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What's RSS?

Really Simple Syndication (RSS) is a technique for offering Internet-delivered subscriptions  to the contents of Web pages or other data. RSS "feeds" can include newspaper headlines, updated story summaries, the full text of weblog postings, lists of the latest hit tunes, results of a search engine, or podcasts of radio and video programs.

Users subscribe to feeds with programs called "news readers" or "aggregators," which may be part of other websites (my.Yahoo.com, bloglines.com) or programs (Apple's Safari browser or iTunes). A feed is simply a file whose owner updates it from time to time, keeping the same name and address on its server. Subscribed aggregators store that file's address, then check periodically to see if the file has been updated. If it has been, the aggregator downloads the latest version.

Feeds usually include Web links to their originating sites, putting the reader a mouse-click away from additional information. Readers usually are given permission to republish the delivered material, which is similar to the syndication of newspaper columns, hence the "Really Simple Syndication" name.

The RSS file (often named rss.xml) includes tags identifying the feed and its individual content items -- by title, description, address, publication date, category of information, and more. To indicate that an RSS feed is available, Websites usually display a marker icon with the letters RSS or "XML."Click here
to see an XML representation of the content of this page's parent
weblog. (XML, or Extensible Markup Language, is what  RSS is based upon.)  The marker is a lik to the feed address. Orange was the original marker color; other sites and programs mark their feeds with a small orange square with a series of curved lines suggesting an antenna or broadcast waves. Some page designers use the words "feed" or "subscribe" in place of the color tags.  And some marker tags may give the names of specific aggregators.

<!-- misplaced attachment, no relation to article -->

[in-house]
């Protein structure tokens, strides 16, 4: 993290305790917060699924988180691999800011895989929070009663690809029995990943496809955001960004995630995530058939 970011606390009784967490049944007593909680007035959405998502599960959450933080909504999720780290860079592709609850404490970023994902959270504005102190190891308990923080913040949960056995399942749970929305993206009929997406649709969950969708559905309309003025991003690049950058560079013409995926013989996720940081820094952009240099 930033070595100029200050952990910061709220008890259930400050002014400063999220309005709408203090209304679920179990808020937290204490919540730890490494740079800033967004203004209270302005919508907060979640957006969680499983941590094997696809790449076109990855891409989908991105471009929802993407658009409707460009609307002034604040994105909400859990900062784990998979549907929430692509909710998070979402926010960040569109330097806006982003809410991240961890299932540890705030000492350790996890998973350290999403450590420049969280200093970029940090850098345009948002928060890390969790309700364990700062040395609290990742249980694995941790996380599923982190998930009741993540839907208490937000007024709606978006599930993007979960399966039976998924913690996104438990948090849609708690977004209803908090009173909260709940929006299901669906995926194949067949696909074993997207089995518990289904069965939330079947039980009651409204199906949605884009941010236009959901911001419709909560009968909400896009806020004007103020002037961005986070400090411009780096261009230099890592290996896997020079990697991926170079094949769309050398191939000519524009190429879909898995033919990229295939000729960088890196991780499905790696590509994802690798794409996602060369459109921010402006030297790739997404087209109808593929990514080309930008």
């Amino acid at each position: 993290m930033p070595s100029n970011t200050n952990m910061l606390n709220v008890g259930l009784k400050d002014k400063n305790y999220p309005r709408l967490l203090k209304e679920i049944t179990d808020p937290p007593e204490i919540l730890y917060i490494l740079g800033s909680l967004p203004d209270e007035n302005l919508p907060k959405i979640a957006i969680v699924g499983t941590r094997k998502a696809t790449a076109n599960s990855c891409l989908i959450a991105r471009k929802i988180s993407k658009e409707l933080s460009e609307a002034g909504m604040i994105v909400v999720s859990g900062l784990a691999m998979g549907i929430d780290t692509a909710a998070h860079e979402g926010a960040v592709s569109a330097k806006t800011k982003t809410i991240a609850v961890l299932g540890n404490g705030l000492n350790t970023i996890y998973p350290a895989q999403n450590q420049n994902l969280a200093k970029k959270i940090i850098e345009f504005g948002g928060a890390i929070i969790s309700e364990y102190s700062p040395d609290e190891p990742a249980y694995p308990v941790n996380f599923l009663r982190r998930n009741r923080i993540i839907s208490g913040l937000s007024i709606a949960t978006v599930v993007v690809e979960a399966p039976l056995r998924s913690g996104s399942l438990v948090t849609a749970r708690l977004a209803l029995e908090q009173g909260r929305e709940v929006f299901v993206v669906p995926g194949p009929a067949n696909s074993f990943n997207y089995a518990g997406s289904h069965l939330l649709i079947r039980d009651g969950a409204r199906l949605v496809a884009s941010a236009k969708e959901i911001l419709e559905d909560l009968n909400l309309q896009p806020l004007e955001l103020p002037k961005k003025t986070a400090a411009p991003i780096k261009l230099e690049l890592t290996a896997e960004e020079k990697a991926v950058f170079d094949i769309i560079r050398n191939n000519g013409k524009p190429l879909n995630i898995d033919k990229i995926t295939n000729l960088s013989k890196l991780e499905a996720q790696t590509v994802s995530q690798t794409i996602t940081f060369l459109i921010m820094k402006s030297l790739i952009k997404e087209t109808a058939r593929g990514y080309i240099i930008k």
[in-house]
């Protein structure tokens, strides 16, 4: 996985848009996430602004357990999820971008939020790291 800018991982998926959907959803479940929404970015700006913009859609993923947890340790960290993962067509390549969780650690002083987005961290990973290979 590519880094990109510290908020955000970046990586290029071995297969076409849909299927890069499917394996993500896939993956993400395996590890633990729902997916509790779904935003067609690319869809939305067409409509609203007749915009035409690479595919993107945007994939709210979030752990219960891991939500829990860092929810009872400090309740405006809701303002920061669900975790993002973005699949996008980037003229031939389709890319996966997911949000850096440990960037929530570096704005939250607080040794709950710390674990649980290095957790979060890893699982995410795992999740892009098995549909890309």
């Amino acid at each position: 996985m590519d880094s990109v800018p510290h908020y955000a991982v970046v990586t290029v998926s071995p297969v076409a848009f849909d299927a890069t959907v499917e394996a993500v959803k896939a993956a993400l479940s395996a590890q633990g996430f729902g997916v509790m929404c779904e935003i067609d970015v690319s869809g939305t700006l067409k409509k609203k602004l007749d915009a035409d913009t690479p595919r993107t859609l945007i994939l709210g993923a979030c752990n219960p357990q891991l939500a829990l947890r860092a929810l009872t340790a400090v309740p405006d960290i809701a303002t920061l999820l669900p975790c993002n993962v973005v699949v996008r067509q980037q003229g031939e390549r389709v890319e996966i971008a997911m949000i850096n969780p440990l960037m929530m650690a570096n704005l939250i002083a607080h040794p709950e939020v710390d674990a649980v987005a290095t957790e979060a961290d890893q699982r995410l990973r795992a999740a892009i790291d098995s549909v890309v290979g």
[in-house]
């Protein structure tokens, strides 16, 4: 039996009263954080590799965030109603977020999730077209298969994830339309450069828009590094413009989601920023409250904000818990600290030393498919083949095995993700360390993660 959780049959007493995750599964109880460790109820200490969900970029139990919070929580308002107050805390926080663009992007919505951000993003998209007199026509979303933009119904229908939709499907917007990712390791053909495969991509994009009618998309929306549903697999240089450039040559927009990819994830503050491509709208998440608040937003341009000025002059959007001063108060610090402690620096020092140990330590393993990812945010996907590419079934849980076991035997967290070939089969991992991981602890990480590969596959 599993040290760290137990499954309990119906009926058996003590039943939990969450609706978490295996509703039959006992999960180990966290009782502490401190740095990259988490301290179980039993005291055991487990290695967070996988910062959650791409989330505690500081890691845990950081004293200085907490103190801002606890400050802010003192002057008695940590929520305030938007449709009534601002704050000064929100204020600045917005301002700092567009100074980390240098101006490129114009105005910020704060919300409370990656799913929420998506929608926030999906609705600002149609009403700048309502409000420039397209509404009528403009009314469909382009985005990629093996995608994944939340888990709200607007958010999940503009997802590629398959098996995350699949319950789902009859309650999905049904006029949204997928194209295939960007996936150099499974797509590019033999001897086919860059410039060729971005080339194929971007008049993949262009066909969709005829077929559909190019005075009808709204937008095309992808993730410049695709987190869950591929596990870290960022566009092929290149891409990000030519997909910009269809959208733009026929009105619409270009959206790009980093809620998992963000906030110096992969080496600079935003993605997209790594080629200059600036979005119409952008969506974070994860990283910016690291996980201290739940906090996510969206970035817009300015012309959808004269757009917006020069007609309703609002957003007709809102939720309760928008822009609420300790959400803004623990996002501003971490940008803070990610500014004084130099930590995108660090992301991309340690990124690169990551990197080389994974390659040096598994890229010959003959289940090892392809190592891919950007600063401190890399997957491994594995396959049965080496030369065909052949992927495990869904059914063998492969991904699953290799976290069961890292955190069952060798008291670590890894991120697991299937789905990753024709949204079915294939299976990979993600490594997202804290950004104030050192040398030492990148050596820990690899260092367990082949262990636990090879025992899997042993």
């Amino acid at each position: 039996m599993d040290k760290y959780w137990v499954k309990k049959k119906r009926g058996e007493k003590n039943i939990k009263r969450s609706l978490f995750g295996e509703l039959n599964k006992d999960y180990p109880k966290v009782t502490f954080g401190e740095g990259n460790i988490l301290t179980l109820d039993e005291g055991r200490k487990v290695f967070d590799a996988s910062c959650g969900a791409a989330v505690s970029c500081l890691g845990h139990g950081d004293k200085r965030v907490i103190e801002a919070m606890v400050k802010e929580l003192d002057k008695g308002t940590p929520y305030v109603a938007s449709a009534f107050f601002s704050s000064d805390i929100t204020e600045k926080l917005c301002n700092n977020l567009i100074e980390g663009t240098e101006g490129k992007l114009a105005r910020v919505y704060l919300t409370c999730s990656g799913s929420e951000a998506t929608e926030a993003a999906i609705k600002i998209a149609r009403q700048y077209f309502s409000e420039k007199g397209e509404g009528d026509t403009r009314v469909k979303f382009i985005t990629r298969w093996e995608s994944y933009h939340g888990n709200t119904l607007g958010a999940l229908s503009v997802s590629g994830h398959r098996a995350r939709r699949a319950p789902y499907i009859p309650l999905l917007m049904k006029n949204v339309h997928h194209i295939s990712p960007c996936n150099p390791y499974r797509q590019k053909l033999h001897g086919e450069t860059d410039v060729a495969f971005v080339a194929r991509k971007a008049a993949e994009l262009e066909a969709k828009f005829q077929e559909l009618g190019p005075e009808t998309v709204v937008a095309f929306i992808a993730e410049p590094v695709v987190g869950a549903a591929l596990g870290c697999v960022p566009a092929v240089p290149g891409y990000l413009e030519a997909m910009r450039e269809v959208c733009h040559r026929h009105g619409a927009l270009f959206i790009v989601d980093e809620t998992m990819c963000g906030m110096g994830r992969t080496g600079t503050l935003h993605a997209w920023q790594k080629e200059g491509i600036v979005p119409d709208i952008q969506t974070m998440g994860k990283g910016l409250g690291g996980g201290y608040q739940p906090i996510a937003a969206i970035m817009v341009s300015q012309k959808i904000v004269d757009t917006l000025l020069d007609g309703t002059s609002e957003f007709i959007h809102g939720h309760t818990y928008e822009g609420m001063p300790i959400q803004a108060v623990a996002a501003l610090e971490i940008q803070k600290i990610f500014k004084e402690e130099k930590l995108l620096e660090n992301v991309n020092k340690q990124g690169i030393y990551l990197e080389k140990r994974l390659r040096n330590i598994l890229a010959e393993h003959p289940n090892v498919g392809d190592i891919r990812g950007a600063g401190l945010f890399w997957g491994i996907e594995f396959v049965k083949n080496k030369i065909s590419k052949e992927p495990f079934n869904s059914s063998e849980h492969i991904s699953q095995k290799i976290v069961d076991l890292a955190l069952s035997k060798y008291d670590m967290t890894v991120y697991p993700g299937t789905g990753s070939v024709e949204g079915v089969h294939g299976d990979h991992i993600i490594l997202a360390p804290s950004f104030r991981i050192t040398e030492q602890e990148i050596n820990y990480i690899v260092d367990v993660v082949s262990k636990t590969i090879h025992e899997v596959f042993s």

To subscribe to a feed address with most aggregators, the user simply drags the marker into an aggregator program window.  Increasingly-sophisticated aggregators "auto-discover" a site's feed, while the earliest ones required the user to copy and paste the full feed address. (Clicking the marker goes to the feed address and displays the feed source code. The sight isn't pretty -- the code is intended to be processed by aggregator programs, not read by users.)

Aggregator programs may present the contents of dozens of subscriptions in a single window on a computer screen, giving text articles a uniform look, and eliminating advertising banners and other features of the originating websites. Some aggregators present a single chronological "river of news" from all subscribed sources. Others sort items into folders by category or source, looking more like popular e-mail programs.

If audio or video files are identified in an RSS feed, the aggregator will download the items and may perform further operations, such as transferring them to a multimedia player. See What is podcasting?

For more information, my earlier attempt at explaining RSS focused on weblogging, the first widespread use of RSS, and went into more technical detail on the history and varieties of RSS and the similar syndication format, Atom.

last update, Aug. 2, 2006


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© Copyright 2007 Bob Stepno.
Last update: 8/6/07; 12:04:18 PM.